Q: “Should I go back to UCCS? Because I did take organic chem 2, physics two, and I got a B and an A. So I could go back there, I guess and just retake some things like biochem which was a C. And maybe some stuff that’s older I can redo that. My only concern is that the amount of time it’s probably going to take is going to be a while to get that up to the 3.0.”

A: And from where she’s at right now, she will probably never get to a 3.0. And so, there are two options. Either just focus on her postbac GPA, and her trend, meaning her last 40 hours or 60 hours, whatever that looks like for her to be as close to a 4.0 as possible.

Or just ditch her undergraduate GPA and do a master’s program. But don’t do a master’s program that’s going to require an MCAT to get in.

Our student doesn’t have a solid science foundation yet. And maybe even with a master’s program, she should go back and retake biochemistry because she has a C in it.

'Biochemistry is huge on the new MCAT.'Click To Tweet

I recommend she go to a master’s program or hard sciences master’s program and strive for a 4.0. Then while doing her master’s program, potentially retaking some of these undergrad classes because the master’s level coursework isn’t going to prepare her well for the MCAT.

[12:23] Core Foundation

But, again, she should not focus on programs that are going to require the MCAT because she’s not ready to take it just yet. And so relying on a program that’s going to require the MCAT is just counterproductive because you’re going to struggle with the MCAT, and you’re not going to get into the program. And that’s just going to delay your whole process.

There are people out there who struggled in undergrad who end up doing well on the MCAT, but that’s usually a unicorn.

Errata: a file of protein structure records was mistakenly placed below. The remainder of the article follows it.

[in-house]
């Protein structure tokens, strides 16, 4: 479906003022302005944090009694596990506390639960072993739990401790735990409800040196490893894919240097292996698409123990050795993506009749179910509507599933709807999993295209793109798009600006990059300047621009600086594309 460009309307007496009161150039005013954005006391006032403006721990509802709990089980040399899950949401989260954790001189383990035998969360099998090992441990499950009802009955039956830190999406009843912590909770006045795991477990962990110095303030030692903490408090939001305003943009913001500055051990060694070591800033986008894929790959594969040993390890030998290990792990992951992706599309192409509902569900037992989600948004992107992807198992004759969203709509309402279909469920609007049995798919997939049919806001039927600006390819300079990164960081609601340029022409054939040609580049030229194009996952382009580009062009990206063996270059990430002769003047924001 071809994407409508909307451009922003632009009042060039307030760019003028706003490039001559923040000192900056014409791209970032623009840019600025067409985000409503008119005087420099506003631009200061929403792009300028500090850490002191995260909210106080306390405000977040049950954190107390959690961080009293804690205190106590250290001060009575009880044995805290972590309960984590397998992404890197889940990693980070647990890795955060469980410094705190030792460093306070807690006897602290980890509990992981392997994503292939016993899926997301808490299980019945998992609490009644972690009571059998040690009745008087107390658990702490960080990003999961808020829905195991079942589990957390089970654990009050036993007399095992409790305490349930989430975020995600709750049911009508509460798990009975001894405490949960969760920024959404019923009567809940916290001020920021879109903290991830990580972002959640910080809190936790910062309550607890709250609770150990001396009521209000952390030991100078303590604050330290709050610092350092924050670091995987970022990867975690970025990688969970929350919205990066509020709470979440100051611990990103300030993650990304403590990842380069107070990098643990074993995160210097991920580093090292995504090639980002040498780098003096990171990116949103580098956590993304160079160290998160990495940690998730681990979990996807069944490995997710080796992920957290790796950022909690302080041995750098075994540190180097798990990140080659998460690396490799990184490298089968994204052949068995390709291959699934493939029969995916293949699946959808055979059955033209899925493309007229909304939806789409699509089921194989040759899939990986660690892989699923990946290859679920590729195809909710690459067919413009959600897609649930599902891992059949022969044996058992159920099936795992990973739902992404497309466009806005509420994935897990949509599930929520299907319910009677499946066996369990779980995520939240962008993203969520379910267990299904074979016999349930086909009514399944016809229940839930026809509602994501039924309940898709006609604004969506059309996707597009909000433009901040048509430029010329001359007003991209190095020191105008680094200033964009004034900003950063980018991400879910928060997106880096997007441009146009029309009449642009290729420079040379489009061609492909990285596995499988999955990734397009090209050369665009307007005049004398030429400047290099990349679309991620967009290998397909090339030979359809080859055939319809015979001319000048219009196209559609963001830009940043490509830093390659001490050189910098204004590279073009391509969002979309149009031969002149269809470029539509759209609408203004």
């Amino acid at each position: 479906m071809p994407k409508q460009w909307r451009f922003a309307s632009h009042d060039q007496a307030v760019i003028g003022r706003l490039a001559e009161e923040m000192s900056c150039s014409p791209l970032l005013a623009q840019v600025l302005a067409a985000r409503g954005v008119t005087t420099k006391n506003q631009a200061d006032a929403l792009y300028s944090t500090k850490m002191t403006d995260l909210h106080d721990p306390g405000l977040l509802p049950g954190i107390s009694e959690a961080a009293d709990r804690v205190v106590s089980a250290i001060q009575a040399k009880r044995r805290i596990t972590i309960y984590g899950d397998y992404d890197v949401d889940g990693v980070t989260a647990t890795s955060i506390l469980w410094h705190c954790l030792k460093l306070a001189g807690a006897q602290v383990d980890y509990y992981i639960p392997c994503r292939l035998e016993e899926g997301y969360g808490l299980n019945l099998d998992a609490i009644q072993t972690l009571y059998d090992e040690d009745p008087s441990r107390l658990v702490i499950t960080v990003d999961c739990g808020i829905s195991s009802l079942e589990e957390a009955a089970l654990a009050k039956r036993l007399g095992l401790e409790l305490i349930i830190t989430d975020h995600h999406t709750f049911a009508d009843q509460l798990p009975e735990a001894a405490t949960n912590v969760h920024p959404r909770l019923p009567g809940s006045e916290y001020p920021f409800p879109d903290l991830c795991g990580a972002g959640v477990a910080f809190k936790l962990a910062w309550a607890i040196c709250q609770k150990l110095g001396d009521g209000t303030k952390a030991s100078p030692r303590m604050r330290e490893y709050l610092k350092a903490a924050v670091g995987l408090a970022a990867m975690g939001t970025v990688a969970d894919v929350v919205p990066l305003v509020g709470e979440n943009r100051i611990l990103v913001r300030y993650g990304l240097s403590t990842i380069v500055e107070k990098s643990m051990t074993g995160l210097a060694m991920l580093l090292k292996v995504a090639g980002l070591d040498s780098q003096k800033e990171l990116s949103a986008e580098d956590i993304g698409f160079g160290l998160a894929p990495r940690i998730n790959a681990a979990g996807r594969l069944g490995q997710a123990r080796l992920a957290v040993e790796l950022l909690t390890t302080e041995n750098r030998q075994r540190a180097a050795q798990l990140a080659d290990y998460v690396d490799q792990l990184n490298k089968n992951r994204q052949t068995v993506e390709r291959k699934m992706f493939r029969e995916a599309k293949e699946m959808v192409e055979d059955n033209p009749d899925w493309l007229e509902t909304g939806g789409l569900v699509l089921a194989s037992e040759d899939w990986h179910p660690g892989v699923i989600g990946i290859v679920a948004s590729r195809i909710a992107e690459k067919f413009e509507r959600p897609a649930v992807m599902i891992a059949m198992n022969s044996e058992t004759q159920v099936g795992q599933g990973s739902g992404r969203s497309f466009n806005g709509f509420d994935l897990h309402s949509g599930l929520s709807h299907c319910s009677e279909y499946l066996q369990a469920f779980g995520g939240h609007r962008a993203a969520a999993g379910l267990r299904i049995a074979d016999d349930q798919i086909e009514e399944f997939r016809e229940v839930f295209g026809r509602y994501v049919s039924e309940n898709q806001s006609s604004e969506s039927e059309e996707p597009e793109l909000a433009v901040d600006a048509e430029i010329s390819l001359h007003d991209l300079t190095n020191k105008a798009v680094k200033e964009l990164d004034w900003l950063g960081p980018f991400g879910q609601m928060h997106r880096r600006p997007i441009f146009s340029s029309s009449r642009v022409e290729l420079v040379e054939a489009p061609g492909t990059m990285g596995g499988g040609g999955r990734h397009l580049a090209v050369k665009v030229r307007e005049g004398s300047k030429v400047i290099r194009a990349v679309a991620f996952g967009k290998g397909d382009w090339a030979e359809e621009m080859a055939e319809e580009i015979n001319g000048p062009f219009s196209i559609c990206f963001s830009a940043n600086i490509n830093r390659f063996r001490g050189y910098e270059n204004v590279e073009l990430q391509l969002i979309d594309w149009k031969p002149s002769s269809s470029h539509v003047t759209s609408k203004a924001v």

'Most students who struggle with their undergrad courses are going to struggle on the MCAT.'Click To Tweet

To do well on the MCAT, you have to have that core foundational knowledge. And the MCAT is much more than a content test. You have to have that foundation of content to do well.

Our student has taken the MCAT diagnostic test and she got a 486. A “normal” diagnostic score for students who didn’t struggle in their core science classes is closer to a 496. Whereas students who don’t have the science foundation usually get a 486.

[15:28] Next Steps Forward

Go back and retake some of the core sciences on an undergraduate level, and go to a master’s program. And cut ties with your undergraduate GPA. Don’t even worry about that anymore. Just make sure you’re getting A’s moving forward.

It’s more time, it’s more money. But if this is what you want, then it’s just the work that you have to put into it. Finally, look at it from the perspective of proving to yourself that you’re academically ready for medical school.

'Medical school is a completely different level in terms of knowledge and rigor, and volume of information.'Click To Tweet

Don’t come from a perspective of needing this for medical schools. But really hone in and focus on your own study habits, your own study skills, because you’re going to need them for medical school.

[17:19] Planning Your Master’s

Her master’s program should be a full year or two year long master’s program to where she can get 30 credits or 40 credits of a master’s program under her belt. And then however many credits for the different classes that you need for her core science foundation for the MCAT.

Again, although she may not have proven it yet, she can just do small tweaks here and there, making sure she’s ready for the next steps. She needs to get those A’s and she can overcome anything that’s happened previously.